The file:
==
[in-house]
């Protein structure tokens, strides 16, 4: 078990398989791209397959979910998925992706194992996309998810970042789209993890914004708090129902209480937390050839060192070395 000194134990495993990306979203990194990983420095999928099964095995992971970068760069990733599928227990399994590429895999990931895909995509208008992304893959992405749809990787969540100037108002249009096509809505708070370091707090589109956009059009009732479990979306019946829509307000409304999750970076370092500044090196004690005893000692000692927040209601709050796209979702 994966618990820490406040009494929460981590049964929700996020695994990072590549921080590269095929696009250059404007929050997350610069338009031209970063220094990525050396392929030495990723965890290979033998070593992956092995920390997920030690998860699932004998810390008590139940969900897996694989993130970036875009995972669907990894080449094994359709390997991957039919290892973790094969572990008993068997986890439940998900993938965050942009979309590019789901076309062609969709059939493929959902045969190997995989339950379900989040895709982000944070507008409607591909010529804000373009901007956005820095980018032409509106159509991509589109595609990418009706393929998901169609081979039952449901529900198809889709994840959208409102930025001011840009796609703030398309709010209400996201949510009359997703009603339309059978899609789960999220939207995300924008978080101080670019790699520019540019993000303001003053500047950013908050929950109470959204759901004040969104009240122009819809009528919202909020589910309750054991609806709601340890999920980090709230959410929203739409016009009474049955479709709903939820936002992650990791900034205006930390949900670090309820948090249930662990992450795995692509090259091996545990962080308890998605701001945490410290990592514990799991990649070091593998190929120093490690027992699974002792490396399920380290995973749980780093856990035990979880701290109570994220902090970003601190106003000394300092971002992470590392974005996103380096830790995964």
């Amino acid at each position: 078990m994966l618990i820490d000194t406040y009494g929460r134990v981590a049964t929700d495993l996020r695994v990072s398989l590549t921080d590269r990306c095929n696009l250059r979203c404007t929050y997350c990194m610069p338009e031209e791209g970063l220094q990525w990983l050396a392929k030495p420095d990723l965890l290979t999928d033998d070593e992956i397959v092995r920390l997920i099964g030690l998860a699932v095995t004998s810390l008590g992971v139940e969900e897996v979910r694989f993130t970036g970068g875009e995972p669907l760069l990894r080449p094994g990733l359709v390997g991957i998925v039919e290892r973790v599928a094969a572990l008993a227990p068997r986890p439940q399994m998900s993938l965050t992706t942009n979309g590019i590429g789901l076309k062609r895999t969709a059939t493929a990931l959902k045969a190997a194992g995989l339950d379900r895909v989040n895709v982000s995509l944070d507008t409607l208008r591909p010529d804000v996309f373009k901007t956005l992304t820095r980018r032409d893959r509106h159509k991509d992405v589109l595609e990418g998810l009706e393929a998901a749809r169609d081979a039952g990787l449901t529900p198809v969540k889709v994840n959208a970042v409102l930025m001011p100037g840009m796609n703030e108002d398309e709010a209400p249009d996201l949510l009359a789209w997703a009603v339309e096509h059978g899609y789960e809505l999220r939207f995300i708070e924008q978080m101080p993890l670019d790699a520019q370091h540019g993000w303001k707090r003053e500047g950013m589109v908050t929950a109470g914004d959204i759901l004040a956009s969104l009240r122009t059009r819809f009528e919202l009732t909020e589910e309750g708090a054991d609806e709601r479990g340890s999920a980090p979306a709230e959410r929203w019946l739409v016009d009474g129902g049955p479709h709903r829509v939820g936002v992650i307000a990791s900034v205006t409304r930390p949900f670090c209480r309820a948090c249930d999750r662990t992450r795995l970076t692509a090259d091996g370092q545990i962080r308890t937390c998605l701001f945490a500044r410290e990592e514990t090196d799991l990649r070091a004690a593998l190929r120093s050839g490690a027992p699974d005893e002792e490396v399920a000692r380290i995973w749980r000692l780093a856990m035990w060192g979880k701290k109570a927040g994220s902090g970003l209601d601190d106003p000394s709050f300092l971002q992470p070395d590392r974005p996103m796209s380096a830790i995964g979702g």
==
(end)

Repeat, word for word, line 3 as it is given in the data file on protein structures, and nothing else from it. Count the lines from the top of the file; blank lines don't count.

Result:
């Amino acid at each position: 078990m994966l618990i820490d000194t406040y009494g929460r134990v981590a049964t929700d495993l996020r695994v990072s398989l590549t921080d590269r990306c095929n696009l250059r979203c404007t929050y997350c990194m610069p338009e031209e791209g970063l220094q990525w990983l050396a392929k030495p420095d990723l965890l290979t999928d033998d070593e992956i397959v092995r920390l997920i099964g030690l998860a699932v095995t004998s810390l008590g992971v139940e969900e897996v979910r694989f993130t970036g970068g875009e995972p669907l760069l990894r080449p094994g990733l359709v390997g991957i998925v039919e290892r973790v599928a094969a572990l008993a227990p068997r986890p439940q399994m998900s993938l965050t992706t942009n979309g590019i590429g789901l076309k062609r895999t969709a059939t493929a990931l959902k045969a190997a194992g995989l339950d379900r895909v989040n895709v982000s995509l944070d507008t409607l208008r591909p010529d804000v996309f373009k901007t956005l992304t820095r980018r032409d893959r509106h159509k991509d992405v589109l595609e990418g998810l009706e393929a998901a749809r169609d081979a039952g990787l449901t529900p198809v969540k889709v994840n959208a970042v409102l930025m001011p100037g840009m796609n703030e108002d398309e709010a209400p249009d996201l949510l009359a789209w997703a009603v339309e096509h059978g899609y789960e809505l999220r939207f995300i708070e924008q978080m101080p993890l670019d790699a520019q370091h540019g993000w303001k707090r003053e500047g950013m589109v908050t929950a109470g914004d959204i759901l004040a956009s969104l009240r122009t059009r819809f009528e919202l009732t909020e589910e309750g708090a054991d609806e709601r479990g340890s999920a980090p979306a709230e959410r929203w019946l739409v016009d009474g129902g049955p479709h709903r829509v939820g936002v992650i307000a990791s900034v205006t409304r930390p949900f670090c209480r309820a948090c249930d999750r662990t992450r795995l970076t692509a090259d091996g370092q545990i962080r308890t937390c998605l701001f945490a500044r410290e990592e514990t090196d799991l990649r070091a004690a593998l190929r120093s050839g490690a027992p699974d005893e002792e490396v399920a000692r380290i995973w749980r000692l780093a856990m035990w060192g979880k701290k109570a927040g994220s902090g970003l209601d601190d106003p000394s709050f300092l971002q992470p070395d590392r974005p996103m796209s380096a830790i995964g979702g």